Friday, April 4, 2014

John Brennan ordered to pay $500 for TSA protest

We have an update on the case of John Brennan, the man who stripped naked at a TSA checkpoint in April of 2012. We first wrote about Brennan here. We then providesd updates here, where he said he wanted a trial, and here, where he was found Not Guilty of "public indecency."

But not content with that ruling, the TSA pushed on, charging Brennan with "interefering with the screening process." This week, a judge sided with the TSA:
IT IS HEREBY ORDERED, after consideration of this record, that a violation of 49 C.F.R. § 1540.109 is found PROVED and a civil penalty in the amount of five hundred and dollars ($500) is ASSESSED.
Granted, it was a reduction of the fine the TSA wanted ($1,000), but it still doesn't favor Brennan. The judge in the case is the Hon. George J. Jordan, a U.S. Coast Guard Administrative Law Judge (don't ask me what the Coast Guard has to do with anything).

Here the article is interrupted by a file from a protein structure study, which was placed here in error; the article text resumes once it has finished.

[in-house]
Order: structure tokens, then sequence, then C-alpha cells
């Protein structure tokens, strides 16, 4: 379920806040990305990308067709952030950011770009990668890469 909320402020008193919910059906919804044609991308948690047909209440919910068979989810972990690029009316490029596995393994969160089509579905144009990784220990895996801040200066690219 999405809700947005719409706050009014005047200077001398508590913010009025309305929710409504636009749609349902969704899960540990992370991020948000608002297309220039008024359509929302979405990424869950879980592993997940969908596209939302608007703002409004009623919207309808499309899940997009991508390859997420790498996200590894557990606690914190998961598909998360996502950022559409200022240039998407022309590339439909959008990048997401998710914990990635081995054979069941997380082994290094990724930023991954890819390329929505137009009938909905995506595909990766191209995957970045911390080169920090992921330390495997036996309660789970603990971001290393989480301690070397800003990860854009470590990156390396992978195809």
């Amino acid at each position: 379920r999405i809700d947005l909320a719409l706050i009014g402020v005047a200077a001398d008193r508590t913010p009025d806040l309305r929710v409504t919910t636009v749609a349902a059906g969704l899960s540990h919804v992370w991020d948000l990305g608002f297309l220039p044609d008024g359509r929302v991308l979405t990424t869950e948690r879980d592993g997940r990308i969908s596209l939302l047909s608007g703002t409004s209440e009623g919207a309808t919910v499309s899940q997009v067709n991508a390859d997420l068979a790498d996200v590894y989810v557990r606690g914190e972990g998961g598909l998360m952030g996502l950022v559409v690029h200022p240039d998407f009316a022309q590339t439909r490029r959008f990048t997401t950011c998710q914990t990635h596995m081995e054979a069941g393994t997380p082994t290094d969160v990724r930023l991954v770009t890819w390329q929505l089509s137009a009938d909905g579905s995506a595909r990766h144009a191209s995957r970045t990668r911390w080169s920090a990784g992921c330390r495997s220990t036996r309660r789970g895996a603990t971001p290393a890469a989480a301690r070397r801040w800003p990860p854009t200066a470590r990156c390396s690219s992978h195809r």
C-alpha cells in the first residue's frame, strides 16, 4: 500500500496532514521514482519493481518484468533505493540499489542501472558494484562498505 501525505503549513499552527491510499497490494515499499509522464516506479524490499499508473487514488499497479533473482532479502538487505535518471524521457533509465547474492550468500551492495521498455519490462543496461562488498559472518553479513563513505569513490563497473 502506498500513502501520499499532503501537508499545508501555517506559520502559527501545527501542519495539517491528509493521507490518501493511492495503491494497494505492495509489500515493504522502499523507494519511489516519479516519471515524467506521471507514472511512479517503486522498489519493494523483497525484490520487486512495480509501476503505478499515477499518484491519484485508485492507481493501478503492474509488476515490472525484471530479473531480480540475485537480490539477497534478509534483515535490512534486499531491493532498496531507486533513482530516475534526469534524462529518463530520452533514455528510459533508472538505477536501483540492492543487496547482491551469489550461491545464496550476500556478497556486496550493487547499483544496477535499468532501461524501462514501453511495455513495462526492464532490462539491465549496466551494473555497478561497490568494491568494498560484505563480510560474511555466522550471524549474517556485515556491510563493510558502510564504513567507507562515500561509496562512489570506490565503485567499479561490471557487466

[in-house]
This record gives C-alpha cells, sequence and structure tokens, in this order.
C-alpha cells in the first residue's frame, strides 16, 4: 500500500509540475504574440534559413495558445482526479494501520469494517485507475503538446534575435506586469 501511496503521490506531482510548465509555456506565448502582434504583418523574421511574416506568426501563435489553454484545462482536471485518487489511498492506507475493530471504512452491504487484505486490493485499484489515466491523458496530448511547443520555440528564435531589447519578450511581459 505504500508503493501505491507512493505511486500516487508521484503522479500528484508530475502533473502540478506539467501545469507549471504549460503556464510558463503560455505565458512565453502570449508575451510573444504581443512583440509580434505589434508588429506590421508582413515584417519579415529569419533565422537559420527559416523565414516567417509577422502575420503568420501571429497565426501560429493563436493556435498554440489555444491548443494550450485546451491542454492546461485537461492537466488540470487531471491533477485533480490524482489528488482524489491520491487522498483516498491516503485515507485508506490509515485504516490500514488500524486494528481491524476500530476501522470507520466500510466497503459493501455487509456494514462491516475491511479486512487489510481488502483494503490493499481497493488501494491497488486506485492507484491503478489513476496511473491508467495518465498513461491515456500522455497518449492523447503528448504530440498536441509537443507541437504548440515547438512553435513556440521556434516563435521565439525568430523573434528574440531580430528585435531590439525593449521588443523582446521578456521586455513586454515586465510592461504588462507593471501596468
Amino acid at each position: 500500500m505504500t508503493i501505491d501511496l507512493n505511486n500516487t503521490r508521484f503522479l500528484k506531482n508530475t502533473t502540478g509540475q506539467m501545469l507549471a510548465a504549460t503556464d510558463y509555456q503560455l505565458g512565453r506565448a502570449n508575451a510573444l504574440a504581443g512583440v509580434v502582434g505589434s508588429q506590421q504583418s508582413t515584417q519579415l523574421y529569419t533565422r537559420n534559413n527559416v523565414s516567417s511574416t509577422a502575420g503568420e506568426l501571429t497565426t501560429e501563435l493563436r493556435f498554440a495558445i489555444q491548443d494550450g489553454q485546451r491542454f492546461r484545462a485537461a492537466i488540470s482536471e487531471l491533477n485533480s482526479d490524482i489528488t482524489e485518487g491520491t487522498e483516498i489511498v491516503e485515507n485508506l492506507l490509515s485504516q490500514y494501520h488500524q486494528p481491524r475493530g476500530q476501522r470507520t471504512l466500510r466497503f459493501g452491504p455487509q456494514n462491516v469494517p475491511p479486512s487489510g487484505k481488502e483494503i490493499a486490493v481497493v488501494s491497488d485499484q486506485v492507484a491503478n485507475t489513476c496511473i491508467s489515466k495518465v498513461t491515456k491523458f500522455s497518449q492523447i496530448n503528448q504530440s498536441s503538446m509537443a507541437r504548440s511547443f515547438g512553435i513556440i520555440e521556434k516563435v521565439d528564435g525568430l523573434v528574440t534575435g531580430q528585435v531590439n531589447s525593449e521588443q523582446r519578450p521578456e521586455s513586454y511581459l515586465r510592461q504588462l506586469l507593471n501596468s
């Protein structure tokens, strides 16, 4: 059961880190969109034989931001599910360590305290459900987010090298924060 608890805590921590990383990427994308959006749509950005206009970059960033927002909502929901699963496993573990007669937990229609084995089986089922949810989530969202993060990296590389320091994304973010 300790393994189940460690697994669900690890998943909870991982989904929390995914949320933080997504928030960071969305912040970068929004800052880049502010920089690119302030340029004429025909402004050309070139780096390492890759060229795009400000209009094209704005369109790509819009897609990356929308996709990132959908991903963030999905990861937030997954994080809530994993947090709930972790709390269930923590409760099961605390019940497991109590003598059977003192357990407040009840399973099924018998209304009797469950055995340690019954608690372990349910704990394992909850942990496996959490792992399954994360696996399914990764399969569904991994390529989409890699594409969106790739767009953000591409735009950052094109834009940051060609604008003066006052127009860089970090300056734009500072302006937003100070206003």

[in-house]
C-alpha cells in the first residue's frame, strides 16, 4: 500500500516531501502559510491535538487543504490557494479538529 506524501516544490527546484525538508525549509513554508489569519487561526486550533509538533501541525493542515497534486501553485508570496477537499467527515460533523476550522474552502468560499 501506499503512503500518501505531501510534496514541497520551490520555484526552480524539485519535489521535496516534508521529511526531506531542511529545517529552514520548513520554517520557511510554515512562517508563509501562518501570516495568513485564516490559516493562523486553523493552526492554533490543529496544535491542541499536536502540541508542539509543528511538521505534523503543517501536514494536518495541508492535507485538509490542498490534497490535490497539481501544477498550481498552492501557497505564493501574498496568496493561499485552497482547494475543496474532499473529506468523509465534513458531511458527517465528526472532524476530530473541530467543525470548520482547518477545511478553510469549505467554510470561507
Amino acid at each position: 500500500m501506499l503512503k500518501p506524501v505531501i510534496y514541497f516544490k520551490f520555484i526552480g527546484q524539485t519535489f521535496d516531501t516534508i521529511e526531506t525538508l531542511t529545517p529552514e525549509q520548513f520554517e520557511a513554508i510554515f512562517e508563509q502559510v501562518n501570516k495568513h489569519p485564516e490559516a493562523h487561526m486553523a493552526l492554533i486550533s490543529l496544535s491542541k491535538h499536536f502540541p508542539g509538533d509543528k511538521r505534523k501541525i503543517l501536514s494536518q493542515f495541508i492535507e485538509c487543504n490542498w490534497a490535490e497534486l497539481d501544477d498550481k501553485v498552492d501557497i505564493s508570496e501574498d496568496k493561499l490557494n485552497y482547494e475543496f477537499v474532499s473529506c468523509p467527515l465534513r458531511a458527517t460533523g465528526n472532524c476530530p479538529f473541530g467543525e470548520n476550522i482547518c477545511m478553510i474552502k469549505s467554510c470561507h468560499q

As Brennan reports on his aptly named Facebook page, Naked American Hero, he's planning to appeal. From his press release of a few days ago:
. . . Brennan expects an unfavorable decision, but believes his actions will not be the cause. The Aviation and Transportation Security Act of 2001 removes Constitutional defenses for defendants at the initial hearing phase of the legal proceeding. Said another way, jurisdiction of Federal judges for ruling on Constitutional defenses has been removed by the TSA. Mr. Brennan was using his affirmed First Amendment right to protest violations of his percieved 4th Amendment rights. If Mr. Brennan loses this round, he will appeal. TSA contends that disrobing posed a security threat. TSA videos of the event are available.
The decision on the civil charges of interfering with the screening process arrives nearly two years after Mr. Brennan’s protest.
Thanks to Jeff Pierce of Freedom to Travel USA (FTTUSA) for alerting me to this development.